Student life looks to streamline student organizations


Photo by Katelyn Bosch

At a recent meeting for student organization leaders, John “JB” Britton, associate dean of campus involvement and leadership, announced plans to cut the number of student organizations, asking current student leaders to provide input throughout the process of reevaluation.

Calvin College allocates approximately $115,000 per year to student organizations. Britton reports this number has not changed in the 17 years he has been working at Calvin, despite the number of organizations doubling during that time.

He explained that, with six organizations requesting to be chartered in addition to the current 76, the number has simply grown too large.

“I think the problem we’re facing today is that orgs that are efficient are running out of money and the orgs that are not efficient have this money sitting in their budget,” Britton explained.

However, he argued that money is not the only issue: “If it’s just about money, we could probably come up with some other ideas. If it’s just about efficiency, those are all things that we think have to improve as we look at student orgs.”

“The fault of this system right now is that we have a lot of groups that are existing, but not super effective. One of the goals would be … can we try to create a higher percentage of orgs that are actually functioning well and healthy and effective?”

Britton stressed the importance of student organizations, saying they add “vibrancy and culture to the campus” and serve as an important way of “learning outside the walls of the classroom.”

When Britton began his tenure at Calvin, he felt that, “if you’re passionate about it, we can create a space for you. We want to encourage student involvement, allow students with gifts to use those.”

While this encouragement saw a proliferation of student organizations, many quickly failed after losing their original leadership, or served only a niche group of students. Now Britton has revised those initial sentiments to reflect that students must also prioritize their “organization’s ability to be successful.”

He also proposed restructuring the assessment of student organizations. Currently, organizations receive a grade based on criteria such as communication with the student life office, activity on campus and leadership development. Scores on these measures result in a letter grade, which affects how much money the organization can apply for next year.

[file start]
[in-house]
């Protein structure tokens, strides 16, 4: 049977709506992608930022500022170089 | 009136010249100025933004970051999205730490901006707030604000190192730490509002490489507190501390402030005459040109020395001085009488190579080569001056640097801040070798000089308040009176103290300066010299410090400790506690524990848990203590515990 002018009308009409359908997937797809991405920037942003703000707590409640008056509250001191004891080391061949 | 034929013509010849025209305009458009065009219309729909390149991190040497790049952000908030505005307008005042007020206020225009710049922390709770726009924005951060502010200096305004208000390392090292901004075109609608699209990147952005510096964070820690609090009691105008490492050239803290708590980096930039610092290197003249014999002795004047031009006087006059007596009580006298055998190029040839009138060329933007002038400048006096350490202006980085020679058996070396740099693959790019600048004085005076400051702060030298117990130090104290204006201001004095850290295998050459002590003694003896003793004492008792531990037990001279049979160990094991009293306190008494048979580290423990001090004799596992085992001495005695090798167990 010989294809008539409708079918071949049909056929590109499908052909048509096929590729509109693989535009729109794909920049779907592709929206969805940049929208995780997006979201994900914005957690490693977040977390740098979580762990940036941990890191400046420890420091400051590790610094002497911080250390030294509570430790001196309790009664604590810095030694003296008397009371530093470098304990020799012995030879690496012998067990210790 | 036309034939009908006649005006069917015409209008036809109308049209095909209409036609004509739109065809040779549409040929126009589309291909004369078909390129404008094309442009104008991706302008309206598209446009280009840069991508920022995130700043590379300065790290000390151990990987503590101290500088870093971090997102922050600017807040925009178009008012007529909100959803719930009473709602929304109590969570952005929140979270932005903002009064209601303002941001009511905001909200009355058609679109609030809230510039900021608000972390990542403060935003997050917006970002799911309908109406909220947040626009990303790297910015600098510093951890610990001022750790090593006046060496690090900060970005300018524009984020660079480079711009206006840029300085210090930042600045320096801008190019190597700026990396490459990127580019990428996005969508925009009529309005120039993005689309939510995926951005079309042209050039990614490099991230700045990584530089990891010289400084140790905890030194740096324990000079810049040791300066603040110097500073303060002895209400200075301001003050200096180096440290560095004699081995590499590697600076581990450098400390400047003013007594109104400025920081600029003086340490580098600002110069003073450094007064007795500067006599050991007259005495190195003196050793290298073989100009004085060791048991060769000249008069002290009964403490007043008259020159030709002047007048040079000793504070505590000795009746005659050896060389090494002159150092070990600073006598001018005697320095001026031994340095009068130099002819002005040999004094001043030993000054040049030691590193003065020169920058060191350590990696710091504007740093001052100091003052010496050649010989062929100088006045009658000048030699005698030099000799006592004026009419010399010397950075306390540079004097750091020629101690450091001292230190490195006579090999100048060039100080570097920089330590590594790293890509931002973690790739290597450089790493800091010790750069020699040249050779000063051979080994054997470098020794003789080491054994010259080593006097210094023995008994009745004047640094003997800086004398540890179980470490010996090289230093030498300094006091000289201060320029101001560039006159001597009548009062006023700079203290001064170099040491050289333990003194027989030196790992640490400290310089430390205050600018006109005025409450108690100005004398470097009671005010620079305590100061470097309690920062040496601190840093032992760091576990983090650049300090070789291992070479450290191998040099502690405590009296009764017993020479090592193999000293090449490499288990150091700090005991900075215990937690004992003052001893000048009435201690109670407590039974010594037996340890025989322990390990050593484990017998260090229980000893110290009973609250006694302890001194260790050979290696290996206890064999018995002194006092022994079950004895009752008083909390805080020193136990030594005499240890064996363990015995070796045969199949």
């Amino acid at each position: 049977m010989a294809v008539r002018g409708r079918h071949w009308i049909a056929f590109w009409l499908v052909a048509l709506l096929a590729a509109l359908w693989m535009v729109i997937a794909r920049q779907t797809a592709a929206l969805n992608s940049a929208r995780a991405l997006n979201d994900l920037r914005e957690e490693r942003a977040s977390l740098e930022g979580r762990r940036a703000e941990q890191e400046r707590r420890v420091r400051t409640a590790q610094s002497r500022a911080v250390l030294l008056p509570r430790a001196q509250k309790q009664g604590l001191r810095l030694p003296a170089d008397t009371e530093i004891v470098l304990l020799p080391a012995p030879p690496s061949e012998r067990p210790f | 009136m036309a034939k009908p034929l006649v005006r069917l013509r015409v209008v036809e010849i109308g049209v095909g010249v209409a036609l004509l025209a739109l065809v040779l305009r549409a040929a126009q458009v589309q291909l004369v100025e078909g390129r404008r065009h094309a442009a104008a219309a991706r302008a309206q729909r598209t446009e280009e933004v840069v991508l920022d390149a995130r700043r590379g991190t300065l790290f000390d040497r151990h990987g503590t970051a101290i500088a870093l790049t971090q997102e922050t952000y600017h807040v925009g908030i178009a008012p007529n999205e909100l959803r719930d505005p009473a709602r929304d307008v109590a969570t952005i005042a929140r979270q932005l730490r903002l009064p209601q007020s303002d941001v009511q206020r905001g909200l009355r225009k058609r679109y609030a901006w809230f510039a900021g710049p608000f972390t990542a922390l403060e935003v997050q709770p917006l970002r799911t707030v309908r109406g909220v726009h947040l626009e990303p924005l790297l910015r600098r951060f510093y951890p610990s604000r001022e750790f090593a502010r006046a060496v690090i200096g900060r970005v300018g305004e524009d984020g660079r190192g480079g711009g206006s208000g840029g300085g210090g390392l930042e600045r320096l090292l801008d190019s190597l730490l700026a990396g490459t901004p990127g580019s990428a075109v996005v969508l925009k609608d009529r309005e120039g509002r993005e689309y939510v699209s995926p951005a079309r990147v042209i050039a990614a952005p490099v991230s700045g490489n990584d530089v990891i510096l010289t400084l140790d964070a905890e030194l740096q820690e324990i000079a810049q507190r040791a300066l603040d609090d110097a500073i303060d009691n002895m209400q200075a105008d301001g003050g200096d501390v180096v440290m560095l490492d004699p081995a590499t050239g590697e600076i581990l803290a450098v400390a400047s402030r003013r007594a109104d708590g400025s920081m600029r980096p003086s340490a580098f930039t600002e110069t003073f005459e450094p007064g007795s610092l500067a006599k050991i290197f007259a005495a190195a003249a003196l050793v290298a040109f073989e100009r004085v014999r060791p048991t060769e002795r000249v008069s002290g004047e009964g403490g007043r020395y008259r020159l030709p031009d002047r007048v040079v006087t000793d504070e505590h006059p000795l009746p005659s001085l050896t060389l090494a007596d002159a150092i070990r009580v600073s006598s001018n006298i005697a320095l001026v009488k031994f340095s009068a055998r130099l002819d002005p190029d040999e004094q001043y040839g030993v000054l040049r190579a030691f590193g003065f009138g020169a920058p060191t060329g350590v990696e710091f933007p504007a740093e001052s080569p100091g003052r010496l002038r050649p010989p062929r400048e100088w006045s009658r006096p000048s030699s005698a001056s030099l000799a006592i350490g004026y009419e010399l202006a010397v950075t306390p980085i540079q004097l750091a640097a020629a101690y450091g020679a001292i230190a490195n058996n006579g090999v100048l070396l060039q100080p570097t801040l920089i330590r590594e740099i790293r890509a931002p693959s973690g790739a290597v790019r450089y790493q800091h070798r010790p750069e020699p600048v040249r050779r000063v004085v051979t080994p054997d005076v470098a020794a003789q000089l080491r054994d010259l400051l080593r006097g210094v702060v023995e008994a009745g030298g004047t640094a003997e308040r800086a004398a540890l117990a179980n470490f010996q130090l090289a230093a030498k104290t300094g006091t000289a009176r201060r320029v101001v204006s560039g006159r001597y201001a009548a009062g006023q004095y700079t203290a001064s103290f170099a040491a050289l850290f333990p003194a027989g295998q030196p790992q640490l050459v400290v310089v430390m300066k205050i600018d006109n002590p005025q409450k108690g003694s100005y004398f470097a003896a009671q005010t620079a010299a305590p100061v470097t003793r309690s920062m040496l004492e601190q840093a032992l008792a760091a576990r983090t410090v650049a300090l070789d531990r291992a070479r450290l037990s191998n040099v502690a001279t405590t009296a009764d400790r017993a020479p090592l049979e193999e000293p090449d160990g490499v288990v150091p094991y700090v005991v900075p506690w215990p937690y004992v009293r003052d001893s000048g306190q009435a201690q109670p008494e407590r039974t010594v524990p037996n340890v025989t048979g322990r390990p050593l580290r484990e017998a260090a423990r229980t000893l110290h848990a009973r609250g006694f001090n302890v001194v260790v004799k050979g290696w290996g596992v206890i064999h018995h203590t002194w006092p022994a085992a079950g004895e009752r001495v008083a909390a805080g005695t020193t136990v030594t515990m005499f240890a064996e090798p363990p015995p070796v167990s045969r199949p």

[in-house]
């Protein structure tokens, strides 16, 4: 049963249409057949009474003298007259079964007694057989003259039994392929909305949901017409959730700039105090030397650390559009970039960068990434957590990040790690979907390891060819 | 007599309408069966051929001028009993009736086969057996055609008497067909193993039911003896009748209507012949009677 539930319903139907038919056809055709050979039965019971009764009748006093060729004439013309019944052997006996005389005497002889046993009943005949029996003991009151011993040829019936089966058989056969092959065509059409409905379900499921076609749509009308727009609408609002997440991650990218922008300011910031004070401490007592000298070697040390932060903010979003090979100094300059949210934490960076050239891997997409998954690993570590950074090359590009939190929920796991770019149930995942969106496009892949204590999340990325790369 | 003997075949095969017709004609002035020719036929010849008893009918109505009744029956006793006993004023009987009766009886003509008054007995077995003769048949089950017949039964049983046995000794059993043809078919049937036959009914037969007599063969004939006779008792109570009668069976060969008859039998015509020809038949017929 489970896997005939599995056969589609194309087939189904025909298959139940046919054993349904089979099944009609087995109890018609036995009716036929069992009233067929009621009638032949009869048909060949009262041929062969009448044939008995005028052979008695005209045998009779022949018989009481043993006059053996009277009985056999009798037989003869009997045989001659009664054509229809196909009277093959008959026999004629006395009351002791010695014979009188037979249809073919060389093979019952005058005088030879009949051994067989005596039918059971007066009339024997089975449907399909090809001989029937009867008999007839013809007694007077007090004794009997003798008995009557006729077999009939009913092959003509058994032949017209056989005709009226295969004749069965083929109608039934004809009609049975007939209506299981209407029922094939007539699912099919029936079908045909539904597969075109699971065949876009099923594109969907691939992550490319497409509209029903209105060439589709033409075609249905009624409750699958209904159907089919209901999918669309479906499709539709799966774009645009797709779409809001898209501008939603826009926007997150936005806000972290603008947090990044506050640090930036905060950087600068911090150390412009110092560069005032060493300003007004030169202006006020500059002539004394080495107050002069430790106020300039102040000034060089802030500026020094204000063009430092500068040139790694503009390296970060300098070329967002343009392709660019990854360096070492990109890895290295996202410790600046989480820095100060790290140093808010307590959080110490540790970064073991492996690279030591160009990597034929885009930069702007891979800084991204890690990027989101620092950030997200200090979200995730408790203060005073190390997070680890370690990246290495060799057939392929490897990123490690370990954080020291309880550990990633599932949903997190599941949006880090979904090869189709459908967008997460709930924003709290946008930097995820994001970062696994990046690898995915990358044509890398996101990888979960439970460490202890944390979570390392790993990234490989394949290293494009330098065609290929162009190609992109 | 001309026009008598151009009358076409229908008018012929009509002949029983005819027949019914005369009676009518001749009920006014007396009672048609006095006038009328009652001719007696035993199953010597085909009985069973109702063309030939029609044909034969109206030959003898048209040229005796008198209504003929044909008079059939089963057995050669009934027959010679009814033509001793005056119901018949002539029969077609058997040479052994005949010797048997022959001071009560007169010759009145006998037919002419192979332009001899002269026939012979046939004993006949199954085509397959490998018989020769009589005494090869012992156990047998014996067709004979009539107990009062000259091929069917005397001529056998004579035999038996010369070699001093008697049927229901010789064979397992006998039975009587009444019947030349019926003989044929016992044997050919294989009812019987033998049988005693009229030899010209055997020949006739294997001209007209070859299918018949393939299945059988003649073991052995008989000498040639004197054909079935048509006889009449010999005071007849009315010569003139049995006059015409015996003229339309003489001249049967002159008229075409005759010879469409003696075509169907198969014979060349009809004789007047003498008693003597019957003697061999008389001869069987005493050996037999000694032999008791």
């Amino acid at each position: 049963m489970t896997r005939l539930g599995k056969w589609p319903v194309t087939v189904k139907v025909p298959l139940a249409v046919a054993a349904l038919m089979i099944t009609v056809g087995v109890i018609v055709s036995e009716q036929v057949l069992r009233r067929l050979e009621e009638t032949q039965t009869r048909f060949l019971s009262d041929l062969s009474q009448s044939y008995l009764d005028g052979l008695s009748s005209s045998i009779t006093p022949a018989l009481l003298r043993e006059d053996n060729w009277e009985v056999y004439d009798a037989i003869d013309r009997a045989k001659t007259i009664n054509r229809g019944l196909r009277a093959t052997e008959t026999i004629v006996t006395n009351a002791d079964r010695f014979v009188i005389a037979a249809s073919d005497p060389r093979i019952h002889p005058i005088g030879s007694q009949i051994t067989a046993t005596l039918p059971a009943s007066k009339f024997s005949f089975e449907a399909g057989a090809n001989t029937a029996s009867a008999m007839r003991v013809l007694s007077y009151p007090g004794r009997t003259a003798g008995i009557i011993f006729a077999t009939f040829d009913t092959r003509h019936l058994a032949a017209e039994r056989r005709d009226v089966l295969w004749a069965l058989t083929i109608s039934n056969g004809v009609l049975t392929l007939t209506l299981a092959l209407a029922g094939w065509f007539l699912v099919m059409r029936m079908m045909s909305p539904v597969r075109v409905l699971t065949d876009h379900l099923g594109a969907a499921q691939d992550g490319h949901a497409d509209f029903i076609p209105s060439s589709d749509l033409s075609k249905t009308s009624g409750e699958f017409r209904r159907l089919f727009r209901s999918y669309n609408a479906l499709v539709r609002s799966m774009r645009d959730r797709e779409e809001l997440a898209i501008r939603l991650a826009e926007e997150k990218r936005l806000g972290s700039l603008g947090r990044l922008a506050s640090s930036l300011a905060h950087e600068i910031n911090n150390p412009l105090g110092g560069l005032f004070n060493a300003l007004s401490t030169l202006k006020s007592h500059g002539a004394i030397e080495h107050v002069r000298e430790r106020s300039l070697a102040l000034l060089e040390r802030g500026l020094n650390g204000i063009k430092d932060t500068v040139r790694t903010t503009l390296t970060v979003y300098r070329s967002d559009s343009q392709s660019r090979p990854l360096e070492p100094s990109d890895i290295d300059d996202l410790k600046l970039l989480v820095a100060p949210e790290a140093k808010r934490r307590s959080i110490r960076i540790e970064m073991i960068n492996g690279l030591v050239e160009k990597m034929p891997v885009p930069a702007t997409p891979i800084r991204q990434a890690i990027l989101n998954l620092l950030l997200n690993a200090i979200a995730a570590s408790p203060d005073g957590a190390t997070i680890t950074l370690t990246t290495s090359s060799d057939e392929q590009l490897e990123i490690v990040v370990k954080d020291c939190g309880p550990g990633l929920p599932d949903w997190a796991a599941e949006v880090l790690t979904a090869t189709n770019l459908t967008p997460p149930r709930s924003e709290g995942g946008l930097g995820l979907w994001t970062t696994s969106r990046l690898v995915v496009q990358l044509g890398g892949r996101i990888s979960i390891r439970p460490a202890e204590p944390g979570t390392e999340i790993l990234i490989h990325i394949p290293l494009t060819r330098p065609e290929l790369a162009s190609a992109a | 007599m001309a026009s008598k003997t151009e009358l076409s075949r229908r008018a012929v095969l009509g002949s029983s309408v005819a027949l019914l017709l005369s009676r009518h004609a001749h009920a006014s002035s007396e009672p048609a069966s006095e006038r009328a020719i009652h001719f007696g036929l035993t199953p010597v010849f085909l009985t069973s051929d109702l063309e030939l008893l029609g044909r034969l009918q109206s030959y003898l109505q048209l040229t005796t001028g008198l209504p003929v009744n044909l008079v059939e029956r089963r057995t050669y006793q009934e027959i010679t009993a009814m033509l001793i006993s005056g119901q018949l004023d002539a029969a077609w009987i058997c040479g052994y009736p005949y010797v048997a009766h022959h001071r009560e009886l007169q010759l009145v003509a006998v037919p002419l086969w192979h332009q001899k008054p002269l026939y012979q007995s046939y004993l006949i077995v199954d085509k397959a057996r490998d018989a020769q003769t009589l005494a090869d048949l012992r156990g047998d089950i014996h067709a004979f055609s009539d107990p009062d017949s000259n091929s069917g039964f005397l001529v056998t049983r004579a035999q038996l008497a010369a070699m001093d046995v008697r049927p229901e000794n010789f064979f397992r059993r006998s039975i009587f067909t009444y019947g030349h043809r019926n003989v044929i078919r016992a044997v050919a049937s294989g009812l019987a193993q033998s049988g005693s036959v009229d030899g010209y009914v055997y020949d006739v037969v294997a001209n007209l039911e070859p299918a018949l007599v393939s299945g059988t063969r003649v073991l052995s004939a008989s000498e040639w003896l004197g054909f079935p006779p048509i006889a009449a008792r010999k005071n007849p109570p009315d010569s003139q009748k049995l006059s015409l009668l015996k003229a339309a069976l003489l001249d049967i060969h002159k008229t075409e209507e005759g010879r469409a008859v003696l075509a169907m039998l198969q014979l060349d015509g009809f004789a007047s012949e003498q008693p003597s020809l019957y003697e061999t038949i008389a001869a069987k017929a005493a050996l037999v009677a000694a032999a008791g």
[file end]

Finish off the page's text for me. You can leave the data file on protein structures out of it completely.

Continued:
Britton explained that organizational cuts would be based upon expense, management, and effectiveness.

“It is no secret that every department and office on campus is facing budget cuts,” wrote Mattie Koppendrayer, president of the Art History Society in an email, adding that she was not surprised by the announcement.

“While this is painful to hear as the president of one of the smaller organizations … I understand why it has to happen.”

Koppendrayer suggested that smaller groups can combine, rather than being completely cut.  “Student organizations do great things, and cutting down the number of orgs would not stop good things from happening,” she said. “It will simply consolidate the motivated students a bit more.”

“I think the idea of limiting student organizations, or at least specifying more criteria for them, makes sense,” said Anneke Essenberg, president of the Social Justice Coalition. “This would give each remaining org not only more financial investment, but also more student investment.”

Some student leaders, like Essenberg, felt that the issue does not lie in a deficiency of money for student orgs. “I’m fine with my current budget,” she said, “so I am not directly feeling the financial reasoning behind the move to limit the number of orgs.

“I think it is good that they asked student leaders for input, but I hope that our voices play into the decision, and they did not just ask us so we feel like they cared about our opinion,” said Jennifer Kuiper, senior, who leads the student group Voice for Missions.

“This is not set in stone,” said Britton. “This is about creating conversation more than a decision.”